Screen recording, Smart Lock and Android's other best hidden features

From screen recording to keeping your phone unlocked when you're home, Android has some awesome features -- but they aren't always obvious.

Jason Cipriani Contributing Writer, ZDNet
Jason Cipriani is based out of beautiful Colorado and has been covering mobile technology news and reviewing the latest gadgets for the last six years. His work can also be found on sister site CNET in the How To section, as well as across several more online publications.
Jason Cipriani
8 min read
Google Pixel 5 smartphone

Your Android phone has a treasure trove of hidden features. 

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Part of the appeal of using an Android phone is the wide variety of hardware and software options. For instance, the experience you get from a Google Pixel phone is very different from what a Galaxy S21 offers, and then you add OnePlus into the mix and the experience diverges even more. That said, the core Android experience remains nearly the same. All three manufacturers use Android, sharing the same features -- some of which are hidden. 

And now that Google has released the first developer beta of Android 12 (which you can install if you like living on the edge), the staple Android features are only getting better, and there are sure to be more hidden features. 

Take screen recording as an example. It's a feature that you may not even realize Google added with the rollout of Android 11, but it's there, just waiting to help you show off your gaming skills. Also, the ability to use two apps at the same time is not only something iPhone users can only dream about but it's also downright useful and built into your Android phone (this feature isn't new, at least for Pixel phones) -- you just have to know where to look. One of my favorite hidden features is called Smart Lock, a tool that keeps my phone unlocked when I'm at home, then reverts back to requiring my fingerprint or PIN code when I leave. It's convenient and it allows me to keep my phone secure when I'm not at home.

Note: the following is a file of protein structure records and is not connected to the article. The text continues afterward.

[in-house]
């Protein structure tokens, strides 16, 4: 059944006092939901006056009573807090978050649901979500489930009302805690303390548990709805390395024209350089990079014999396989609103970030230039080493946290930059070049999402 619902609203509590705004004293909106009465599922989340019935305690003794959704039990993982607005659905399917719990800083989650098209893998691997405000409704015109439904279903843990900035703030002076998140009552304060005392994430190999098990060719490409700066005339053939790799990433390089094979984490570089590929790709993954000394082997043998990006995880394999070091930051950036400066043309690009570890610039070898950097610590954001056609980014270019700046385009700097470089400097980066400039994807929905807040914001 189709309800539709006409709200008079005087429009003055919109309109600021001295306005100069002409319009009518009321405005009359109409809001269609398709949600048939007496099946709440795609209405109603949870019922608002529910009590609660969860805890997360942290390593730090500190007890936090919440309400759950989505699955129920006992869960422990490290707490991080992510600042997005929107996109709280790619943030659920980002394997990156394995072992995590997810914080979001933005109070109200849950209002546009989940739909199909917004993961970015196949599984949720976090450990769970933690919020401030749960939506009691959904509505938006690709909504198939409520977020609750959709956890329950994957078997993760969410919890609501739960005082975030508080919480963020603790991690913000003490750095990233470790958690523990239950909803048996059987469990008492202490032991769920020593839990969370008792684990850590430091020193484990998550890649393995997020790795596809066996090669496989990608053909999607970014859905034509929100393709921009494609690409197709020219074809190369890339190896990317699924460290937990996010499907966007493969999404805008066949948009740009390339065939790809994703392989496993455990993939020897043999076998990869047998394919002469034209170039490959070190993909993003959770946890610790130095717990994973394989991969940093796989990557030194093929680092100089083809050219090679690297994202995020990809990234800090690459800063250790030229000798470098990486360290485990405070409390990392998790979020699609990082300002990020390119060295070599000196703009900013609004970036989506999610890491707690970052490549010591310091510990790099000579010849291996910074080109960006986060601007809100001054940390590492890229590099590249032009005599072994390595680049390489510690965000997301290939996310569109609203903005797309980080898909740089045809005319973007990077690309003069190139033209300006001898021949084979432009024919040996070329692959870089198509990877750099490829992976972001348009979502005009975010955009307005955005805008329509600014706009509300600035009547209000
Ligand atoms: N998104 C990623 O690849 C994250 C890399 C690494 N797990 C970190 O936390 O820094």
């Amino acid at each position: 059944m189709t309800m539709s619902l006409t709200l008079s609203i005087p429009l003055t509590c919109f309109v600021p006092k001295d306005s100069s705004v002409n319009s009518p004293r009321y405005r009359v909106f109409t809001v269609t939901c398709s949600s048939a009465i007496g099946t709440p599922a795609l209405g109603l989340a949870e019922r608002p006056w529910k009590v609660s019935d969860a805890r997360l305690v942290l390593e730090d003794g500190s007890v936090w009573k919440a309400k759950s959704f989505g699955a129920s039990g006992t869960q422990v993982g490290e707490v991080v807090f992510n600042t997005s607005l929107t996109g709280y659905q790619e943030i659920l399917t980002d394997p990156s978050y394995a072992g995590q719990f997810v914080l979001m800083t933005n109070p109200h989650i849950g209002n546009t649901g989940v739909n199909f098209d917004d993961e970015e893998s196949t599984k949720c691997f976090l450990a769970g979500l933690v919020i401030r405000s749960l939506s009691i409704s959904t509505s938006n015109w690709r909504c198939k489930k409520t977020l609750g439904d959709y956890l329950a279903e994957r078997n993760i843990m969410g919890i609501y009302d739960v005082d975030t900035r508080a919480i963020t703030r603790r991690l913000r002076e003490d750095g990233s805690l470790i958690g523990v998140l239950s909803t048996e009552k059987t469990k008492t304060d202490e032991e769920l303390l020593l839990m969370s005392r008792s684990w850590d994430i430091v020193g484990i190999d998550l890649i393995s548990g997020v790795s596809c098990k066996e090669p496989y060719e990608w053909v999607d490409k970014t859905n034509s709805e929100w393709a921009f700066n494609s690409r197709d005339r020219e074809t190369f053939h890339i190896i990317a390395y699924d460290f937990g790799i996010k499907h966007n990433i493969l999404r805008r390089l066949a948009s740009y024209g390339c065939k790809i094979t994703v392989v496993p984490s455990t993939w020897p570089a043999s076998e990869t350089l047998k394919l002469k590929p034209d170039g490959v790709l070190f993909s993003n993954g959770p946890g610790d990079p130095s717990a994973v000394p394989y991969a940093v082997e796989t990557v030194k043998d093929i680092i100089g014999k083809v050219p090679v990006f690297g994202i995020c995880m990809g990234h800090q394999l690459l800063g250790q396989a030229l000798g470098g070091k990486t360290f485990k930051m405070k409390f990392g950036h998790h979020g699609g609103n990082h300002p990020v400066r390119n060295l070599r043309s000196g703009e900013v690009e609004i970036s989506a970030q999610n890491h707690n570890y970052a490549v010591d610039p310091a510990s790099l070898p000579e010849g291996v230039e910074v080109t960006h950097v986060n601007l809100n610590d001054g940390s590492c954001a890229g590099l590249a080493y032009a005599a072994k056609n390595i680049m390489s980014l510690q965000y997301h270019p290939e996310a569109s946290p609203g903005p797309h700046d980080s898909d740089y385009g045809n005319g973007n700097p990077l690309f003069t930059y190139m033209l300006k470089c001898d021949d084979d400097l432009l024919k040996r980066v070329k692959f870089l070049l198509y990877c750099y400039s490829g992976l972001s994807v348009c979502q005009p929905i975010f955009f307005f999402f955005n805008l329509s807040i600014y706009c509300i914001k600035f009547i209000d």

Keep in mind, the features below may not look or work exactly the same on every phone, and that's because different Android device manufacturers like to use unique interfaces. My advice? Use the search bar at the top of the Settings app if you're struggling to find a feature. 


You can finally record your screen with an official Google tool. 

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1. Have Android 11? Use the built-in screen recorder

Instead of taking a screenshot to show off your new all-time high score or capture a notification or app issue, use Android 11's new built-in screen recorder. Google released Android 11 last September, but as is usually the case with major Android updates, it's up to the device-maker to roll out the update.